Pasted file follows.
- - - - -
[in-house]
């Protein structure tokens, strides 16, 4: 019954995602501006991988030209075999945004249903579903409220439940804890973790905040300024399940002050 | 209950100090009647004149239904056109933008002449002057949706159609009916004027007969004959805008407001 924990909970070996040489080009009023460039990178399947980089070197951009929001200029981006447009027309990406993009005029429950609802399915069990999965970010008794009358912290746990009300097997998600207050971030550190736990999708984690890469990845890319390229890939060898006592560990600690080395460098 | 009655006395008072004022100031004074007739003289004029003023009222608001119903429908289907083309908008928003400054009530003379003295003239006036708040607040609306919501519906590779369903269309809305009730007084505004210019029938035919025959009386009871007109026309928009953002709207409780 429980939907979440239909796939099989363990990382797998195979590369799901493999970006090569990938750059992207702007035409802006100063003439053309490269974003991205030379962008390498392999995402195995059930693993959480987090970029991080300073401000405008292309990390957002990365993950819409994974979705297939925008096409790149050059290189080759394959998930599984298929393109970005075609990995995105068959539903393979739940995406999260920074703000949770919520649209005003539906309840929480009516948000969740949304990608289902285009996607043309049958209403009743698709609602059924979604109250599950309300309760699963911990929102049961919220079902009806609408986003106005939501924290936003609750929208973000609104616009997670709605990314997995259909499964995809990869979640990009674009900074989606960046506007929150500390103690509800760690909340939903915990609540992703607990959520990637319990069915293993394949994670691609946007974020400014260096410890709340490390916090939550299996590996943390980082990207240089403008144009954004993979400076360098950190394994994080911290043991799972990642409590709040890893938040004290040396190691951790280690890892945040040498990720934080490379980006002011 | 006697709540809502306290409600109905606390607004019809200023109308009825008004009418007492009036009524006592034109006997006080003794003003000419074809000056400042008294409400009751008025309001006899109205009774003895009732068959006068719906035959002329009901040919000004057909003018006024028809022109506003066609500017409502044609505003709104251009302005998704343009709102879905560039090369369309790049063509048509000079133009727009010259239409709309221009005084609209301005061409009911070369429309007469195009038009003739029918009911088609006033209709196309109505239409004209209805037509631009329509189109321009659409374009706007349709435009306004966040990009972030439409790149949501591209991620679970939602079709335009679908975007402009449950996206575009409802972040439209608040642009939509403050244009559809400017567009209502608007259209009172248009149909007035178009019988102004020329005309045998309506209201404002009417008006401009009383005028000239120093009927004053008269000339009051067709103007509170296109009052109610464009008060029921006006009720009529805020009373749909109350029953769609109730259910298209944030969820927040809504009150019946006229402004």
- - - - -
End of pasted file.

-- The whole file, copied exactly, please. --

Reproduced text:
[in-house]
């Protein structure tokens, strides 16, 4: 019954995602501006991988030209075999945004249903579903409220439940804890973790905040300024399940002050 | 209950100090009647004149239904056109933008002449002057949706159609009916004027007969004959805008407001 924990909970070996040489080009009023460039990178399947980089070197951009929001200029981006447009027309990406993009005029429950609802399915069990999965970010008794009358912290746990009300097997998600207050971030550190736990999708984690890469990845890319390229890939060898006592560990600690080395460098 | 009655006395008072004022100031004074007739003289004029003023009222608001119903429908289907083309908008928003400054009530003379003295003239006036708040607040609306919501519906590779369903269309809305009730007084505004210019029938035919025959009386009871007109026309928009953002709207409780 429980939907979440239909796939099989363990990382797998195979590369799901493999970006090569990938750059992207702007035409802006100063003439053309490269974003991205030379962008390498392999995402195995059930693993959480987090970029991080300073401000405008292309990390957002990365993950819409994974979705297939925008096409790149050059290189080759394959998930599984298929393109970005075609990995995105068959539903393979739940995406999260920074703000949770919520649209005003539906309840929480009516948000969740949304990608289902285009996607043309049958209403009743698709609602059924979604109250599950309300309760699963911990929102049961919220079902009806609408986003106005939501924290936003609750929208973000609104616009997670709605990314997995259909499964995809990869979640990009674009900074989606960046506007929150500390103690509800760690909340939903915990609540992703607990959520990637319990069915293993394949994670691609946007974020400014260096410890709340490390916090939550299996590996943390980082990207240089403008144009954004993979400076360098950190394994994080911290043991799972990642409590709040890893938040004290040396190691951790280690890892945040040498990720934080490379980006002011 | 006697709540809502306290409600109905606390607004019809200023109308009825008004009418007492009036009524006592034109006997006080003794003003000419074809000056400042008294409400009751008025309001006899109205009774003895009732068959006068719906035959002329009901040919000004057909003018006024028809022109506003066609500017409502044609505003709104251009302005998704343009709102879905560039090369369309790049063509048509000079133009727009010259239409709309221009005084609209301005061409009911070369429309007469195009038009003739029918009911088609006033209709196309109505239409004209209805037509631009329509189109321009659409374009706007349709435009306004966040990009972030439409790149949501591209991620679970939602079709335009679908975007402009449950996206575009409802972040439209608040642009939509403050244009559809400017567009209502608007259209009172248009149909007035178009019988102004020329005309045998309506209201404002009417008006401009009383005028000239120093009927004053008269000339009051067709103007509170296109009052109610464009008060029921006006009720009529805020009373749909109350029953769609109730259910298209944030969820927040809504009150019946006229402004």